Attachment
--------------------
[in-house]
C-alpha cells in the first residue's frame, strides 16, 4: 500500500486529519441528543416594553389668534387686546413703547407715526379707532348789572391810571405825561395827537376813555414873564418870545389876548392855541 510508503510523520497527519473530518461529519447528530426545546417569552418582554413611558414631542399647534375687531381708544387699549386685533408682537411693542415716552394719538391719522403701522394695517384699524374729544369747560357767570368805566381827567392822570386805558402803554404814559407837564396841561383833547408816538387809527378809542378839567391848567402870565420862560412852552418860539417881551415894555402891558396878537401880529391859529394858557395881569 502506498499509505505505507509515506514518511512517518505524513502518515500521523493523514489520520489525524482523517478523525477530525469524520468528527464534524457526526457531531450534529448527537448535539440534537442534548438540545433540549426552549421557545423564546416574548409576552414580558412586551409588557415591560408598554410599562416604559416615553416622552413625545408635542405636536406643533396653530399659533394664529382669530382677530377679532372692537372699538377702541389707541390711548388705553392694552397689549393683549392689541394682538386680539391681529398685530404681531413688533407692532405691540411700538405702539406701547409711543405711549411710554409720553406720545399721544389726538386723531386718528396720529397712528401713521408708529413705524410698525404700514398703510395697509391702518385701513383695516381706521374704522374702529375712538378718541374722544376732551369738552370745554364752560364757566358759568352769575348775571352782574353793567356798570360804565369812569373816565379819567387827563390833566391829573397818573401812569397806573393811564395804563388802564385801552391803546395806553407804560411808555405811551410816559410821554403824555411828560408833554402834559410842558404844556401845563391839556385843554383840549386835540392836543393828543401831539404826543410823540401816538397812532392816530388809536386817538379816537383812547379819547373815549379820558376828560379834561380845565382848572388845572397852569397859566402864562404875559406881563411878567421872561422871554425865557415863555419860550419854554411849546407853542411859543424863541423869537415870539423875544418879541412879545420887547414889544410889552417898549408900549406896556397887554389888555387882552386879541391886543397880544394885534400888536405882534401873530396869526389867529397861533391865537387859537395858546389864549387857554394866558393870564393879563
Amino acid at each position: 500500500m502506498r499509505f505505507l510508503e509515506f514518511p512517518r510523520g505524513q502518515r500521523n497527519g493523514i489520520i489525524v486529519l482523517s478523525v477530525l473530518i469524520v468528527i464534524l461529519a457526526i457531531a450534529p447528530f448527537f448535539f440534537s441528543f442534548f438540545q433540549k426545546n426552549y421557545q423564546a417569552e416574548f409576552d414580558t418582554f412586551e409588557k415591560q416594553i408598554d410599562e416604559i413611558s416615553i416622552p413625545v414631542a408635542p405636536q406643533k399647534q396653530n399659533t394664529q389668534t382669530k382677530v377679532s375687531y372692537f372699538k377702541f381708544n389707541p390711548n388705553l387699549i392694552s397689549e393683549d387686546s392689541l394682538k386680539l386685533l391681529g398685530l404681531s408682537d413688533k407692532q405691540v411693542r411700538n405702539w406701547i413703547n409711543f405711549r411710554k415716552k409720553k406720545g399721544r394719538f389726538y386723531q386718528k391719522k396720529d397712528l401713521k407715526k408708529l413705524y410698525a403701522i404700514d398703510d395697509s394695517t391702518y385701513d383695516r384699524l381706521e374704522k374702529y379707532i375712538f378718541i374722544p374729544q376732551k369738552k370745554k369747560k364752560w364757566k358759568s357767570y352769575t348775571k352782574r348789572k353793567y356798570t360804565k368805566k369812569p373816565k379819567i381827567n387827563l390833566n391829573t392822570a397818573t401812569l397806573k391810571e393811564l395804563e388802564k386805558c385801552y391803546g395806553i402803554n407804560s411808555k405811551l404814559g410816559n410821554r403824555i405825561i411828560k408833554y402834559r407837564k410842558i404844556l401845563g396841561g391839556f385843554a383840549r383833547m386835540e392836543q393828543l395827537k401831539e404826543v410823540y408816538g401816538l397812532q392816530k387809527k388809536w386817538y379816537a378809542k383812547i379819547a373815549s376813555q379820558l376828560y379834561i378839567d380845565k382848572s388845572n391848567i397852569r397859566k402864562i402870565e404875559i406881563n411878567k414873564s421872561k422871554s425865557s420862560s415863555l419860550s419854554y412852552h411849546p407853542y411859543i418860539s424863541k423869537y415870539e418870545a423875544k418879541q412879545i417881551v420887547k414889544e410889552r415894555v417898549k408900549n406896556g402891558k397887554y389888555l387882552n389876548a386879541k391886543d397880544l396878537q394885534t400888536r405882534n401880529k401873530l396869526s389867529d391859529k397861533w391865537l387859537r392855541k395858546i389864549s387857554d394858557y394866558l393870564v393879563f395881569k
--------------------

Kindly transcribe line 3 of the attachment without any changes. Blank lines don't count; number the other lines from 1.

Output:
Amino acid at each position: 500500500m502506498r499509505f505505507l510508503e509515506f514518511p512517518r510523520g505524513q502518515r500521523n497527519g493523514i489520520i489525524v486529519l482523517s478523525v477530525l473530518i469524520v468528527i464534524l461529519a457526526i457531531a450534529p447528530f448527537f448535539f440534537s441528543f442534548f438540545q433540549k426545546n426552549y421557545q423564546a417569552e416574548f409576552d414580558t418582554f412586551e409588557k415591560q416594553i408598554d410599562e416604559i413611558s416615553i416622552p413625545v414631542a408635542p405636536q406643533k399647534q396653530n399659533t394664529q389668534t382669530k382677530v377679532s375687531y372692537f372699538k377702541f381708544n389707541p390711548n388705553l387699549i392694552s397689549e393683549d387686546s392689541l394682538k386680539l386685533l391681529g398685530l404681531s408682537d413688533k407692532q405691540v411693542r411700538n405702539w406701547i413703547n409711543f405711549r411710554k415716552k409720553k406720545g399721544r394719538f389726538y386723531q386718528k391719522k396720529d397712528l401713521k407715526k408708529l413705524y410698525a403701522i404700514d398703510d395697509s394695517t391702518y385701513d383695516r384699524l381706521e374704522k374702529y379707532i375712538f378718541i374722544p374729544q376732551k369738552k370745554k369747560k364752560w364757566k358759568s357767570y352769575t348775571k352782574r348789572k353793567y356798570t360804565k368805566k369812569p373816565k379819567i381827567n387827563l390833566n391829573t392822570a397818573t401812569l397806573k391810571e393811564l395804563e388802564k386805558c385801552y391803546g395806553i402803554n407804560s411808555k405811551l404814559g410816559n410821554r403824555i405825561i411828560k408833554y402834559r407837564k410842558i404844556l401845563g396841561g391839556f385843554a383840549r383833547m386835540e392836543q393828543l395827537k401831539e404826543v410823540y408816538g401816538l397812532q392816530k387809527k388809536w386817538y379816537a378809542k383812547i379819547a373815549s376813555q379820558l376828560y379834561i378839567d380845565k382848572s388845572n391848567i397852569r397859566k402864562i402870565e404875559i406881563n411878567k414873564s421872561k422871554s425865557s420862560s415863555l419860550s419854554y412852552h411849546p407853542y411859543i418860539s424863541k423869537y415870539e418870545a423875544k418879541q412879545i417881551v420887547k414889544e410889552r415894555v417898549k408900549n406896556g402891558k397887554y389888555l387882552n389876548a386879541k391886543d397880544l396878537q394885534t400888536r405882534n401880529k401873530l396869526s389867529d391859529k397861533w391865537l387859537r392855541k395858546i389864549s387857554d394858557y394866558l393870564v393879563f395881569k